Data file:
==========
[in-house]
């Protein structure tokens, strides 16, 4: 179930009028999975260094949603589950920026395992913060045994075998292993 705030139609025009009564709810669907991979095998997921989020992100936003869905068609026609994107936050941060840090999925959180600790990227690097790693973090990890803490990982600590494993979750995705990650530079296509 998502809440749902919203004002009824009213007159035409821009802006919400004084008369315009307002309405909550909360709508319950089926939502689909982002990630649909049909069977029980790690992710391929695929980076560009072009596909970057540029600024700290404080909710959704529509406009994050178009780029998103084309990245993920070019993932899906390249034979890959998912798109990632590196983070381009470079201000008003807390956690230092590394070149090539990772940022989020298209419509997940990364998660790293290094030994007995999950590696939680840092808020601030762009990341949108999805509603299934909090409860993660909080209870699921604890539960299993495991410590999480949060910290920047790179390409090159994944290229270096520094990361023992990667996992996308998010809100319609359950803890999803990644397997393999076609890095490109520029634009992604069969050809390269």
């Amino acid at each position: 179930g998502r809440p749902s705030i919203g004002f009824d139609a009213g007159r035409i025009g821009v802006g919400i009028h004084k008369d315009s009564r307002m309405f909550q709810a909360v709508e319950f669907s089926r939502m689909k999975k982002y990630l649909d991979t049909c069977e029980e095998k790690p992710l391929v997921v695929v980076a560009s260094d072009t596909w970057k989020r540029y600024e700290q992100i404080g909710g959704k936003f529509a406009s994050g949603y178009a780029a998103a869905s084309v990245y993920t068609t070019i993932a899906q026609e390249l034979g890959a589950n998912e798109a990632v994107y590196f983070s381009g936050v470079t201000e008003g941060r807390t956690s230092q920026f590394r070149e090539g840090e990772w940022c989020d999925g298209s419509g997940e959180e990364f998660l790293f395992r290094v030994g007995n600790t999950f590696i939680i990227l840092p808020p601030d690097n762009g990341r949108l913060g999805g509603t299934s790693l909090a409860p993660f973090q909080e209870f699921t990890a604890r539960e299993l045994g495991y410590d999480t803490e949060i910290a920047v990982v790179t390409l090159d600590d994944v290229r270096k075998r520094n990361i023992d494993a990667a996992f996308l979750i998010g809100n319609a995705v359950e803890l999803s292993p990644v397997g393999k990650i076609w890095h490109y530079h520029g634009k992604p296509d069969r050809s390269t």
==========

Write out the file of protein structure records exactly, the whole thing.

[in-house]
């Protein structure tokens, strides 16, 4: 179930009028999975260094949603589950920026395992913060045994075998292993 705030139609025009009564709810669907991979095998997921989020992100936003869905068609026609994107936050941060840090999925959180600790990227690097790693973090990890803490990982600590494993979750995705990650530079296509 998502809440749902919203004002009824009213007159035409821009802006919400004084008369315009307002309405909550909360709508319950089926939502689909982002990630649909049909069977029980790690992710391929695929980076560009072009596909970057540029600024700290404080909710959704529509406009994050178009780029998103084309990245993920070019993932899906390249034979890959998912798109990632590196983070381009470079201000008003807390956690230092590394070149090539990772940022989020298209419509997940990364998660790293290094030994007995999950590696939680840092808020601030762009990341949108999805509603299934909090409860993660909080209870699921604890539960299993495991410590999480949060910290920047790179390409090159994944290229270096520094990361023992990667996992996308998010809100319609359950803890999803990644397997393999076609890095490109520029634009992604069969050809390269």
């Amino acid at each position: 179930g998502r809440p749902s705030i919203g004002f009824d139609a009213g007159r035409i025009g821009v802006g919400i009028h004084k008369d315009s009564r307002m309405f909550q709810a909360v709508e319950f669907s089926r939502m689909k999975k982002y990630l649909d991979t049909c069977e029980e095998k790690p992710l391929v997921v695929v980076a560009s260094d072009t596909w970057k989020r540029y600024e700290q992100i404080g909710g959704k936003f529509a406009s994050g949603y178009a780029a998103a869905s084309v990245y993920t068609t070019i993932a899906q026609e390249l034979g890959a589950n998912e798109a990632v994107y590196f983070s381009g936050v470079t201000e008003g941060r807390t956690s230092q920026f590394r070149e090539g840090e990772w940022c989020d999925g298209s419509g997940e959180e990364f998660l790293f395992r290094v030994g007995n600790t999950f590696i939680i990227l840092p808020p601030d690097n762009g990341r949108l913060g999805g509603t299934s790693l909090a409860p993660f973090q909080e209870f699921t990890a604890r539960e299993l045994g495991y410590d999480t803490e949060i910290a920047v990982v790179t390409l090159d600590d994944v290229r270096k075998r520094n990361i023992d494993a990667a996992f996308l979750i998010g809100n319609a995705v359950e803890l999803s292993p990644v397997g393999k990650i076609w890095h490109y530079h520029g634009k992604p296509d069969r050809s390269t």